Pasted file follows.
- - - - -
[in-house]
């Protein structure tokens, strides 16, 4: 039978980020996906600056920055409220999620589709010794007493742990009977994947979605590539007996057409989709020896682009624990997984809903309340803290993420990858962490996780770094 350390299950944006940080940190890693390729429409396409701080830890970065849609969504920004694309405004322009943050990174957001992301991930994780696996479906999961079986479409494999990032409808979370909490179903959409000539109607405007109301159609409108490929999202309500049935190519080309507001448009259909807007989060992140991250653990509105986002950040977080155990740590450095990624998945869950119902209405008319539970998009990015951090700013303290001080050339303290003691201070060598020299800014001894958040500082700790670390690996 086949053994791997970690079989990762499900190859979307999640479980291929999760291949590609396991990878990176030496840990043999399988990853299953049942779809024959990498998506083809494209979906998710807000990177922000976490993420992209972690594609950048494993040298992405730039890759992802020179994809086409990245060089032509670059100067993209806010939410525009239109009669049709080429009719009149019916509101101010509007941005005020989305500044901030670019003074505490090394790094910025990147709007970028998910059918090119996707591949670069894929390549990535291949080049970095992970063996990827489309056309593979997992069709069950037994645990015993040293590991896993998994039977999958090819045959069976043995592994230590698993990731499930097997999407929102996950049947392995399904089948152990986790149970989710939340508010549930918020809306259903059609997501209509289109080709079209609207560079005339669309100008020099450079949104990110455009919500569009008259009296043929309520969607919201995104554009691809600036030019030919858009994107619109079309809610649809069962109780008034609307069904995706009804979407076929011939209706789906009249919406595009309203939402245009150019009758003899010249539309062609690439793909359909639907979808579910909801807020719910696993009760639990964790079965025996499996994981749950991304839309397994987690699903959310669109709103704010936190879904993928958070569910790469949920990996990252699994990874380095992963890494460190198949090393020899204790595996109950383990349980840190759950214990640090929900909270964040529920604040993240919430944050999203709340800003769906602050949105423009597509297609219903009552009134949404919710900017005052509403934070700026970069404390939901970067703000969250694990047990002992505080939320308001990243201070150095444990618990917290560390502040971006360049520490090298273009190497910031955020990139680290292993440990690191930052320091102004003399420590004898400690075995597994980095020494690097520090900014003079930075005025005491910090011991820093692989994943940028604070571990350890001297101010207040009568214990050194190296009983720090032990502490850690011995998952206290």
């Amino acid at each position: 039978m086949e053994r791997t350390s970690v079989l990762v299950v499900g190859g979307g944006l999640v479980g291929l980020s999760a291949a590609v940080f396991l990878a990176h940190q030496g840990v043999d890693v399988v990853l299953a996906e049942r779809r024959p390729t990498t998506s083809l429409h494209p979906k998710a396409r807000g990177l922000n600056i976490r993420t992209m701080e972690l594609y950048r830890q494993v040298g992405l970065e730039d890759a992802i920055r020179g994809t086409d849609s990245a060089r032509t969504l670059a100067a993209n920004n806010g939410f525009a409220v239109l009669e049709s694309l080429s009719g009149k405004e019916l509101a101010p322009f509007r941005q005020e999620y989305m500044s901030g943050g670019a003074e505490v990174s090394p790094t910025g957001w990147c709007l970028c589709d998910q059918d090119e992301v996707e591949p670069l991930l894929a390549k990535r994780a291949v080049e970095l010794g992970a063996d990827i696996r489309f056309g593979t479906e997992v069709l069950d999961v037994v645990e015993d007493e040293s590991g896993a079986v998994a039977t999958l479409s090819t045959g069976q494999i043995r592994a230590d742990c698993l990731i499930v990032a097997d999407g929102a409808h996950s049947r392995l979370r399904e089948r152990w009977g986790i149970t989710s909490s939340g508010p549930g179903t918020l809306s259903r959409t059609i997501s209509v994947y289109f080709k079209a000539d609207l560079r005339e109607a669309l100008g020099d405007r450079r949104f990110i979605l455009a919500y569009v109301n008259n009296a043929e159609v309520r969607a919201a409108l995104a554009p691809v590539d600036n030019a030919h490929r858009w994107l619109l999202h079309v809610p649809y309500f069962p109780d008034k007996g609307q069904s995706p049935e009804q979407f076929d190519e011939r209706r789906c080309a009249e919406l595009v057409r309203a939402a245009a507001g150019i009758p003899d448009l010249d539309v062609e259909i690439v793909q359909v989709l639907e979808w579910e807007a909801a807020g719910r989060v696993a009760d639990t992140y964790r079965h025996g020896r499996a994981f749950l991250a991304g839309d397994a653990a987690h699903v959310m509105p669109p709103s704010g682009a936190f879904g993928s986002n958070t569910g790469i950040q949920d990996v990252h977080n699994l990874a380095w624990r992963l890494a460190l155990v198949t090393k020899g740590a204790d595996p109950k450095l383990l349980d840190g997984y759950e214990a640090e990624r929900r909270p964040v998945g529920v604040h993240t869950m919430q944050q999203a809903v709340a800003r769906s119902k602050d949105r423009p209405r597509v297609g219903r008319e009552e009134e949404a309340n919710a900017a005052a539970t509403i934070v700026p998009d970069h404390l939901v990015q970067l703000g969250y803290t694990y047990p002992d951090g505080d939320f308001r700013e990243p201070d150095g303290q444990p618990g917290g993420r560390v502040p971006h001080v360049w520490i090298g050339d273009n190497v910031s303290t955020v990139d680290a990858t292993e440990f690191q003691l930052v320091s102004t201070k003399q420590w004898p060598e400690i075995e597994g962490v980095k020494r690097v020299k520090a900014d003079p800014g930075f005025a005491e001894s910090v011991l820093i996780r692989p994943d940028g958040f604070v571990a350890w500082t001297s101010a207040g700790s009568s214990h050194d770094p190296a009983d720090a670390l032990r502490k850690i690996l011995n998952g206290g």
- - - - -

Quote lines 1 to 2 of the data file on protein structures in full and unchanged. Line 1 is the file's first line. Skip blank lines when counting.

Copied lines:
[in-house]
């Protein structure tokens, strides 16, 4: 039978980020996906600056920055409220999620589709010794007493742990009977994947979605590539007996057409989709020896682009624990997984809903309340803290993420990858962490996780770094 350390299950944006940080940190890693390729429409396409701080830890970065849609969504920004694309405004322009943050990174957001992301991930994780696996479906999961079986479409494999990032409808979370909490179903959409000539109607405007109301159609409108490929999202309500049935190519080309507001448009259909807007989060992140991250653990509105986002950040977080155990740590450095990624998945869950119902209405008319539970998009990015951090700013303290001080050339303290003691201070060598020299800014001894958040500082700790670390690996 086949053994791997970690079989990762499900190859979307999640479980291929999760291949590609396991990878990176030496840990043999399988990853299953049942779809024959990498998506083809494209979906998710807000990177922000976490993420992209972690594609950048494993040298992405730039890759992802020179994809086409990245060089032509670059100067993209806010939410525009239109009669049709080429009719009149019916509101101010509007941005005020989305500044901030670019003074505490090394790094910025990147709007970028998910059918090119996707591949670069894929390549990535291949080049970095992970063996990827489309056309593979997992069709069950037994645990015993040293590991896993998994039977999958090819045959069976043995592994230590698993990731499930097997999407929102996950049947392995399904089948152990986790149970989710939340508010549930918020809306259903059609997501209509289109080709079209609207560079005339669309100008020099450079949104990110455009919500569009008259009296043929309520969607919201995104554009691809600036030019030919858009994107619109079309809610649809069962109780008034609307069904995706009804979407076929011939209706789906009249919406595009309203939402245009150019009758003899010249539309062609690439793909359909639907979808579910909801807020719910696993009760639990964790079965025996499996994981749950991304839309397994987690699903959310669109709103704010936190879904993928958070569910790469949920990996990252699994990874380095992963890494460190198949090393020899204790595996109950383990349980840190759950214990640090929900909270964040529920604040993240919430944050999203709340800003769906602050949105423009597509297609219903009552009134949404919710900017005052509403934070700026970069404390939901970067703000969250694990047990002992505080939320308001990243201070150095444990618990917290560390502040971006360049520490090298273009190497910031955020990139680290292993440990690191930052320091102004003399420590004898400690075995597994980095020494690097520090900014003079930075005025005491910090011991820093692989994943940028604070571990350890001297101010207040009568214990050194190296009983720090032990502490850690011995998952206290």